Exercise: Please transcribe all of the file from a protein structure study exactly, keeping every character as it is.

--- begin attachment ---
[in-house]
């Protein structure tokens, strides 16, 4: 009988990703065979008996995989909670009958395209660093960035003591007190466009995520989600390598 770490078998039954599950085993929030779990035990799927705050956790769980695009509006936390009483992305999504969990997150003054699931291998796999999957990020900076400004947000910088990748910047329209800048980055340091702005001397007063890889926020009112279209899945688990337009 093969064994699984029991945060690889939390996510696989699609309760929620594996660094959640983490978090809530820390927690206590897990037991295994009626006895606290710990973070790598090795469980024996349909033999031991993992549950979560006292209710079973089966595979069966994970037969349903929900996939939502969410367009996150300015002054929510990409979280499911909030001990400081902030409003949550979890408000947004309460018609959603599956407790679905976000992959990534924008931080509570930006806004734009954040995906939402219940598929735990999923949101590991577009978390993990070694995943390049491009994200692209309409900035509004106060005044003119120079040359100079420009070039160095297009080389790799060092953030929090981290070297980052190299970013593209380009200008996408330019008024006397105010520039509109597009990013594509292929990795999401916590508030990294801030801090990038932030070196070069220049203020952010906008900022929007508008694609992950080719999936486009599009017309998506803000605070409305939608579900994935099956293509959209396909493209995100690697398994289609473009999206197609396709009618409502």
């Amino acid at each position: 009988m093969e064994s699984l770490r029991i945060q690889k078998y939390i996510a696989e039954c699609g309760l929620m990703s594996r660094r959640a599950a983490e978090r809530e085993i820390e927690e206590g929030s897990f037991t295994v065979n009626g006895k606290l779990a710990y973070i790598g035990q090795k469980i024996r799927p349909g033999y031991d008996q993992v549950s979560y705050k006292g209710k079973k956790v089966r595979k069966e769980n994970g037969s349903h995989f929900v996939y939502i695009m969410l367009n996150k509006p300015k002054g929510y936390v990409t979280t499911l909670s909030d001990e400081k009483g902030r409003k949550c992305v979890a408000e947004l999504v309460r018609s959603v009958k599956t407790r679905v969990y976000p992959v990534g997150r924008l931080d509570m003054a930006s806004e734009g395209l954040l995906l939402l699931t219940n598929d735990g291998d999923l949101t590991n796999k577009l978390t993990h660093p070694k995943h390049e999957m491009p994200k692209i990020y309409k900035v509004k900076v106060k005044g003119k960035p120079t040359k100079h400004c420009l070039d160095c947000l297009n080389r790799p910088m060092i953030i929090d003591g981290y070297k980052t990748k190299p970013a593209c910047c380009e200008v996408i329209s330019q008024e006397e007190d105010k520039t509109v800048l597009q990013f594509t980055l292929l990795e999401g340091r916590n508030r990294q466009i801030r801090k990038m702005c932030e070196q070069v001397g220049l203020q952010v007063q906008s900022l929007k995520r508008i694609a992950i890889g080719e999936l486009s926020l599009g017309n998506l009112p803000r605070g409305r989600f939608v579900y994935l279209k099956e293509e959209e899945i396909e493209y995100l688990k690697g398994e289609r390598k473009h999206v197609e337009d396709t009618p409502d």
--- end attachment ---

[in-house]
């Protein structure tokens, strides 16, 4: 009988990703065979008996995989909670009958395209660093960035003591007190466009995520989600390598 770490078998039954599950085993929030779990035990799927705050956790769980695009509006936390009483992305999504969990997150003054699931291998796999999957990020900076400004947000910088990748910047329209800048980055340091702005001397007063890889926020009112279209899945688990337009 093969064994699984029991945060690889939390996510696989699609309760929620594996660094959640983490978090809530820390927690206590897990037991295994009626006895606290710990973070790598090795469980024996349909033999031991993992549950979560006292209710079973089966595979069966994970037969349903929900996939939502969410367009996150300015002054929510990409979280499911909030001990400081902030409003949550979890408000947004309460018609959603599956407790679905976000992959990534924008931080509570930006806004734009954040995906939402219940598929735990999923949101590991577009978390993990070694995943390049491009994200692209309409900035509004106060005044003119120079040359100079420009070039160095297009080389790799060092953030929090981290070297980052190299970013593209380009200008996408330019008024006397105010520039509109597009990013594509292929990795999401916590508030990294801030801090990038932030070196070069220049203020952010906008900022929007508008694609992950080719999936486009599009017309998506803000605070409305939608579900994935099956293509959209396909493209995100690697398994289609473009999206197609396709009618409502």
């Amino acid at each position: 009988m093969e064994s699984l770490r029991i945060q690889k078998y939390i996510a696989e039954c699609g309760l929620m990703s594996r660094r959640a599950a983490e978090r809530e085993i820390e927690e206590g929030s897990f037991t295994v065979n009626g006895k606290l779990a710990y973070i790598g035990q090795k469980i024996r799927p349909g033999y031991d008996q993992v549950s979560y705050k006292g209710k079973k956790v089966r595979k069966e769980n994970g037969s349903h995989f929900v996939y939502i695009m969410l367009n996150k509006p300015k002054g929510y936390v990409t979280t499911l909670s909030d001990e400081k009483g902030r409003k949550c992305v979890a408000e947004l999504v309460r018609s959603v009958k599956t407790r679905v969990y976000p992959v990534g997150r924008l931080d509570m003054a930006s806004e734009g395209l954040l995906l939402l699931t219940n598929d735990g291998d999923l949101t590991n796999k577009l978390t993990h660093p070694k995943h390049e999957m491009p994200k692209i990020y309409k900035v509004k900076v106060k005044g003119k960035p120079t040359k100079h400004c420009l070039d160095c947000l297009n080389r790799p910088m060092i953030i929090d003591g981290y070297k980052t990748k190299p970013a593209c910047c380009e200008v996408i329209s330019q008024e006397e007190d105010k520039t509109v800048l597009q990013f594509t980055l292929l990795e999401g340091r916590n508030r990294q466009i801030r801090k990038m702005c932030e070196q070069v001397g220049l203020q952010v007063q906008s900022l929007k995520r508008i694609a992950i890889g080719e999936l486009s926020l599009g017309n998506l009112p803000r605070g409305r989600f939608v579900y994935l279209k099956e293509e959209e899945i396909e493209y995100l688990k690697g398994e289609r390598k473009h999206v197609e337009d396709t009618p409502d």